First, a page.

Aside from the race-based resource centers, new staff professionals are being added in other areas in response to rapid growth in niche populations of students, Basri says. Although it has a reputation historically as a liberal, anti-war bastion, UC-Berkeley enrolled 77 military veterans during the 2008-09 academic year, a figure that swelled to 250 in 2012-13. So it’s no surprise that student veterans sorely need more staff to provide academic advising and help with planning and development of transition programs.

Meanwhile, students who are also parents will have an additional advocate to represent and vocalize their points of view in areas such as family housing and child care expansion on campus. Currently, more than 300 undergraduates are parents.

Furthermore, the newest resource center — a set-aside for students who are undocumented immigrants — will gain another staff professional. Opened a year ago, the “dreamers” center offers computer stations and space to study between classes along with assistance in securing financial aid and other services. UC-Berkeley enrolled more than 200 undocumented students last spring, a head count that is expected to grow by at least 10 percent this school year.

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Foot traffic keeps climbing at the “dreamers” center, Basri says, noting that “at first, the students were a bit tentative about being seen there, but as time goes on, they have realized this really is the place to go for whatever they need.”

University plans call for the center to expand its peer mentoring opportunities due to high demand, he says, adding that the physical space and services “probably make it the most comprehensive center of its kind” at any U.S. college campus.

Congress has yet to pass so-called Dream Act legislation, but the California legislature has already done so, and the measure allows students from undocumented families to receive non-state-funded scholarships to attend public colleges and universities. Such students are also eligible to receive aid such as institutional grants and community college fee waivers. This, along with receptive mindsets among university leadership in recent years, is largely why UC-Berkeley’s undocumented population continues growing, Basri says.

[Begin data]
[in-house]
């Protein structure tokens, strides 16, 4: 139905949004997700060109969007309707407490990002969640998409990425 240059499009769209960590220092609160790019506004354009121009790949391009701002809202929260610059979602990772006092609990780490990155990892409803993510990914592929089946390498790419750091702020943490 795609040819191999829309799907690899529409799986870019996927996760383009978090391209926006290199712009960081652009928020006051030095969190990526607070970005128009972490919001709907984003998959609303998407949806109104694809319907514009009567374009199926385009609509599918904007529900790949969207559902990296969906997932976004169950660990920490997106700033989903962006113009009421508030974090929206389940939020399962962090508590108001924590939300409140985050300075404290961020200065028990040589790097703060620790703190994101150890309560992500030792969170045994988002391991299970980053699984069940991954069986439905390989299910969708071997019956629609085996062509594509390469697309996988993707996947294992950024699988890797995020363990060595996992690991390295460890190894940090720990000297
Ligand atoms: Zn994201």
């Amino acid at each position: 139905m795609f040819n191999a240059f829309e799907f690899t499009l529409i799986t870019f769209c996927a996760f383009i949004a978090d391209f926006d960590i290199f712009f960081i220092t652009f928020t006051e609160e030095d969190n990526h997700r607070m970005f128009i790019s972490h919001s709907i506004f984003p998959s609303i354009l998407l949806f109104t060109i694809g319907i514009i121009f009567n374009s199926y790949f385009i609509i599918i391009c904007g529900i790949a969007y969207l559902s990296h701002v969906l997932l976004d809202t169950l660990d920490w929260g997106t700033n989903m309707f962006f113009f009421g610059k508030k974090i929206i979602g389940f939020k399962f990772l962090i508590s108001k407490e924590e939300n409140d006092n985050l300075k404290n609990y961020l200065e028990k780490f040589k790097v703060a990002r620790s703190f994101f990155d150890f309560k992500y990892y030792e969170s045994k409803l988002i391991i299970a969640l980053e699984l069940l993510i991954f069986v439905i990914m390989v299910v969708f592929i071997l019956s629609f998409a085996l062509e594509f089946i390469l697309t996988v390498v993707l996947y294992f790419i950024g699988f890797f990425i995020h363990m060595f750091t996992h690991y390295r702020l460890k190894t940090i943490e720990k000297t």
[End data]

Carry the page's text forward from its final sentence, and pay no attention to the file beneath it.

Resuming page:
When he became the chief diversity officer in 2007, Basri told Diverse that his main goal was to establish for minorities the same sorts of networks that the majority already had. “These are directly related to that goal,” he says of the new hires and initiatives. “We’re reaching out to students with particular need or context.”

Programs being funded under the $800,000 include a pilot project for an intensive, off-campus women’s leadership retreat. The endeavor is a partnership between African-American Student Development and the Gender Equity Resource Center, which serves LGBT students, as well as sponsors gender-specific activities without regard to sexual orientation.

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The university is also expanding the number of seats in a popular for-credit transition course for transfer students. Currently, one in three undergraduates are transfers, most of them from community college, Basri says. In fall 2011, about 150 transfer students took the course, a figure that doubled a year ago, with more who ended up on a wait list.